By Mariachiara Ficarelli
The pineapple is a royal fruit. With a golden, diamond pattern and crown of leaves, it is a fruit fit for the opulent and lavish landscape of the Versailles Palace.
Yet, in all the pineapple’s prickly grandeur, it is easy to overlook this exotic touch to the neoclassical décor. The velvet swathes of cloth that drape the beds and windows, the crystal chandeliers and the infinite mirrors radiate such extravagance that in comparison even the “king of fruits” is humbled.
The extent of the decorative occurrence of the pineapple is exclusive only to the keenest observers. In the Petit Trianon Palace, intermingled with the more common fruits like apples and grapes, the tuft of leaves of the pineapple appears in the wall decorations. The golden designs on the chest of drawers feature a horn of fruit with a pineapple emerging from the center. In the main palace, in the Queen’s Private Cabinets, a painting of a potted pineapple by Jean Baptiste Oudry hangs on the wall.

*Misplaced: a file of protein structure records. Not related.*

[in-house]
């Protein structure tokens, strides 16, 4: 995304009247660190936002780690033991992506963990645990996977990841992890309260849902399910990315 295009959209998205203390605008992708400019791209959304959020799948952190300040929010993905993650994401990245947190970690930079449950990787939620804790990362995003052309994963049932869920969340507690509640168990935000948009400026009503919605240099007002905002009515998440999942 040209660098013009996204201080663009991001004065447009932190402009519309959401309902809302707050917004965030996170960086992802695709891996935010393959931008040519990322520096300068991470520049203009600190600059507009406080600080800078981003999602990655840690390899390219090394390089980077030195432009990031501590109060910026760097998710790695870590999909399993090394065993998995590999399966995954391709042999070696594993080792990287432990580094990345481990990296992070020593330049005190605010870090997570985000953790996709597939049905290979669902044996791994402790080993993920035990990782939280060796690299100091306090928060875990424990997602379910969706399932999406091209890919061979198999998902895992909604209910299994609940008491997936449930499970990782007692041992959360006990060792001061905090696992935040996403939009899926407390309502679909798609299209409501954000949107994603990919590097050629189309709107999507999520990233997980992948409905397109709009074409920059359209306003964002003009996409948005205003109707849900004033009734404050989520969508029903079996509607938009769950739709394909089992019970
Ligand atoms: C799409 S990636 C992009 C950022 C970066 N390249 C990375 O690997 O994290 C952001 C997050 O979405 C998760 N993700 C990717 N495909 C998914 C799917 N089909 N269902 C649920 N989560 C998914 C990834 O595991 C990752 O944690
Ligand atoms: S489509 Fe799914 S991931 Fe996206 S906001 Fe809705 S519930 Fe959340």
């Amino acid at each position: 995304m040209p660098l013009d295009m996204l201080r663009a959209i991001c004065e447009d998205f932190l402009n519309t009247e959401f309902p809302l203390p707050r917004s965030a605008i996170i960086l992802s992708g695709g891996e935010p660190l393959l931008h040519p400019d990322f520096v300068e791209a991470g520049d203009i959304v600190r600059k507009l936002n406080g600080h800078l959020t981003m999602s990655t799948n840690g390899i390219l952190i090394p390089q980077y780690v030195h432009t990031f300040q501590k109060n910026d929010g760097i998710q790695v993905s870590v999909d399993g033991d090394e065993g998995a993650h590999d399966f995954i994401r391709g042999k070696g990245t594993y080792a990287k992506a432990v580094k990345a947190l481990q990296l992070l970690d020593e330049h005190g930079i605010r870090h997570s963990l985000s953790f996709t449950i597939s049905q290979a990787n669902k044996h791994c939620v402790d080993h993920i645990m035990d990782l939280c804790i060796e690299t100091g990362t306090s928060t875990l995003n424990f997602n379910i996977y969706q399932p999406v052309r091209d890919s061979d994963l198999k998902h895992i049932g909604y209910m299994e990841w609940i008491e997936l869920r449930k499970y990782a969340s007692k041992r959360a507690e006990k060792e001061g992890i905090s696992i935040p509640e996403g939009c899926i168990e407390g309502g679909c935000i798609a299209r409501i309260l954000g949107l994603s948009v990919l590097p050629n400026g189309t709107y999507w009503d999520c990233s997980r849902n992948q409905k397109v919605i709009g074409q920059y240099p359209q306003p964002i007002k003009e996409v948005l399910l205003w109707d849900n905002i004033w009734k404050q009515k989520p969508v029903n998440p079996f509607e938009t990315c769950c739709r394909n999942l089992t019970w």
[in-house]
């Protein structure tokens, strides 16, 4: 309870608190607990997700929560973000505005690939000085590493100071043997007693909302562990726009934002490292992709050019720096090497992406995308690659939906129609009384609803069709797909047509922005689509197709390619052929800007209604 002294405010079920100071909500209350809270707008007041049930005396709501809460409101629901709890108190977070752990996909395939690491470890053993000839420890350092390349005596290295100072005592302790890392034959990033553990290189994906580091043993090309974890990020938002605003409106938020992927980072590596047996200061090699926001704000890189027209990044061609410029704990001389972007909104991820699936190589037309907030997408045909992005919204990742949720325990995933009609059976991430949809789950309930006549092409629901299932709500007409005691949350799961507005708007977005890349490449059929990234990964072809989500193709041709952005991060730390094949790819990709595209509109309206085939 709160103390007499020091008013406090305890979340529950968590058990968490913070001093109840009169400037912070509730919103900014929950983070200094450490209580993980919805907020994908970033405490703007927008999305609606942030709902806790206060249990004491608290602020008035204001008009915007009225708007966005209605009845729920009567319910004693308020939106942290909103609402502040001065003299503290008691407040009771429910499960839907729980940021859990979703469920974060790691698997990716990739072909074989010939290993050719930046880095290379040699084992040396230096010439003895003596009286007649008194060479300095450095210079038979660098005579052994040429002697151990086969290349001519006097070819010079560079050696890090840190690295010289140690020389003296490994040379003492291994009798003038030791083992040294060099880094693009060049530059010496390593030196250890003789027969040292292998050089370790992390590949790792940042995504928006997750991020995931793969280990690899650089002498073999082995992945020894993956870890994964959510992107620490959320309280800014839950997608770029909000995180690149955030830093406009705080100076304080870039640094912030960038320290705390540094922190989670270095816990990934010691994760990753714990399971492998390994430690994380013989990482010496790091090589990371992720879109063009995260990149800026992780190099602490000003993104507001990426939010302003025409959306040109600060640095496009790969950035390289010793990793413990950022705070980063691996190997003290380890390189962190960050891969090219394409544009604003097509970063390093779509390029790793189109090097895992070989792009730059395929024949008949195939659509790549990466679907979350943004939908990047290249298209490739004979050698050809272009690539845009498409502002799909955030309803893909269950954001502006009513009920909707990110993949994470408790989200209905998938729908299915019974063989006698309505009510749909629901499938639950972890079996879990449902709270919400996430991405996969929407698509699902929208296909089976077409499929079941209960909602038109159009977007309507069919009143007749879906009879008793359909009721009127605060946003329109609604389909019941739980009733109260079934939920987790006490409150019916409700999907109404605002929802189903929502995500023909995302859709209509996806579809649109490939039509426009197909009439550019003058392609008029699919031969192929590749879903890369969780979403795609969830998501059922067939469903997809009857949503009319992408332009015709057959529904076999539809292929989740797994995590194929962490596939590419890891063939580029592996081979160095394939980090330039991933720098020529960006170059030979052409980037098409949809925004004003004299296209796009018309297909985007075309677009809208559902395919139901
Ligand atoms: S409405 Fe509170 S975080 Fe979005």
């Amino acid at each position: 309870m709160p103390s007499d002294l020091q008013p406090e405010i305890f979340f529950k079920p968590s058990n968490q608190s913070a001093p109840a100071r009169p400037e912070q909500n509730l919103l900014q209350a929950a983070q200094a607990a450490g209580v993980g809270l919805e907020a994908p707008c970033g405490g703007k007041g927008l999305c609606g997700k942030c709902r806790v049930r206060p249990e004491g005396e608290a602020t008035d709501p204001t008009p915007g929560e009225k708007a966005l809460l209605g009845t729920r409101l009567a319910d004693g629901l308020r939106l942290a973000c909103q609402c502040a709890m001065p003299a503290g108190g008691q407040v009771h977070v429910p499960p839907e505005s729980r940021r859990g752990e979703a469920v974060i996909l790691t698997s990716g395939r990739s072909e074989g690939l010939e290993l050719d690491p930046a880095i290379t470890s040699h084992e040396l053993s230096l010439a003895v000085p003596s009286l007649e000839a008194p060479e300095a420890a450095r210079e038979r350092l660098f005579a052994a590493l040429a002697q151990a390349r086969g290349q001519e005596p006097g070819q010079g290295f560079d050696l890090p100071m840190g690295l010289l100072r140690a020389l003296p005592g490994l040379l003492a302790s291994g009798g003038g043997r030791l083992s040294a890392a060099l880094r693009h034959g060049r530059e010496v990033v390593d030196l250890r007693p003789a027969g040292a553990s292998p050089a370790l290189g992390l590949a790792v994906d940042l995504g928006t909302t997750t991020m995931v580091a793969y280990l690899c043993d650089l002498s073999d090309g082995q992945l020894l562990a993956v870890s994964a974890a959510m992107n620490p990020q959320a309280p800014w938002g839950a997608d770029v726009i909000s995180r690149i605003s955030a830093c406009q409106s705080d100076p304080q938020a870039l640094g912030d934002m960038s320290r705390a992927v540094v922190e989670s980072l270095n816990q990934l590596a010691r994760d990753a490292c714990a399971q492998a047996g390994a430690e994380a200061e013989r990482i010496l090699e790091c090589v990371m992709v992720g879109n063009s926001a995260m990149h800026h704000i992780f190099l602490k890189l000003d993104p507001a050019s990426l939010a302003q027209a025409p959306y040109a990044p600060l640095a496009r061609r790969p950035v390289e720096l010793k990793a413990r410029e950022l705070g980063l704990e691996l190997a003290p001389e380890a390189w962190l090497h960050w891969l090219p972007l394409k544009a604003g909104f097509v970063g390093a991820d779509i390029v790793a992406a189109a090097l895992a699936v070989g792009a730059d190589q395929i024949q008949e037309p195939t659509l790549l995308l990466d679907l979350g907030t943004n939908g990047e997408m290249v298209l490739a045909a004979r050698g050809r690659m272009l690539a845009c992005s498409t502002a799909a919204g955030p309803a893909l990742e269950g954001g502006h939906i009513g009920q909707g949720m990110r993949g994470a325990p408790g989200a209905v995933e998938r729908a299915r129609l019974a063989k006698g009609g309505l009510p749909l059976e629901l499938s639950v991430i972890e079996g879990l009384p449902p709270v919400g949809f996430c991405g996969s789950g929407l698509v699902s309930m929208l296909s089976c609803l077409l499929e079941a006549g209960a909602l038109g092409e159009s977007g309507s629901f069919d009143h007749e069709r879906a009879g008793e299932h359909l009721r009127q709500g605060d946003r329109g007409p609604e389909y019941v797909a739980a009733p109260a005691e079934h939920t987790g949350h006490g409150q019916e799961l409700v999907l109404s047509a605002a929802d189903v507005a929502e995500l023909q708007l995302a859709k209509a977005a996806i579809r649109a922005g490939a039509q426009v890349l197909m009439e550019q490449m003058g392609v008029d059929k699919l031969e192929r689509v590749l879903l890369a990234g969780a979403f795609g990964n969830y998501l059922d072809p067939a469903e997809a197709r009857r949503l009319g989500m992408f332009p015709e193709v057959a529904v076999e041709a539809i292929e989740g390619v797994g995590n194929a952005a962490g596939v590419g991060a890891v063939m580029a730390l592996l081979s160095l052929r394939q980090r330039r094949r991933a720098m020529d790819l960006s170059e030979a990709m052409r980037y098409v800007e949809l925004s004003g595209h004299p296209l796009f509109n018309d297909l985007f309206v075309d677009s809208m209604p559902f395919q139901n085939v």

The pineapple, however, was not just a decorative decision made under Louis XIV to symbolize the 18th century European ethereal vision and glorification of distant lands. It was grown in the grounds of Versailles and was a feature on his table.
“Versailles was a scientific place for bringing plants from all over the world and there was a great interest specifically for pineapples,” says Bertrand Rondot, head curator of the Museum of the Château de Versailles.
Close to the Trianon is the “potager du Roi,” a 23-acre, green world of fruits and vegetables that provided sustenance for the inhabitants of Versailles. By the time of the French revolution, there were 800 pineapple plants growing.
Today, the pineapple is a common feature in France. From pineapple door handles in the Grand Pigalle Hotel to pineapple tomatoes sold at the local grocer, this golden fruit is no longer exclusive to the rich. This fruit has seduced France. A pineapple mania is gripping the country.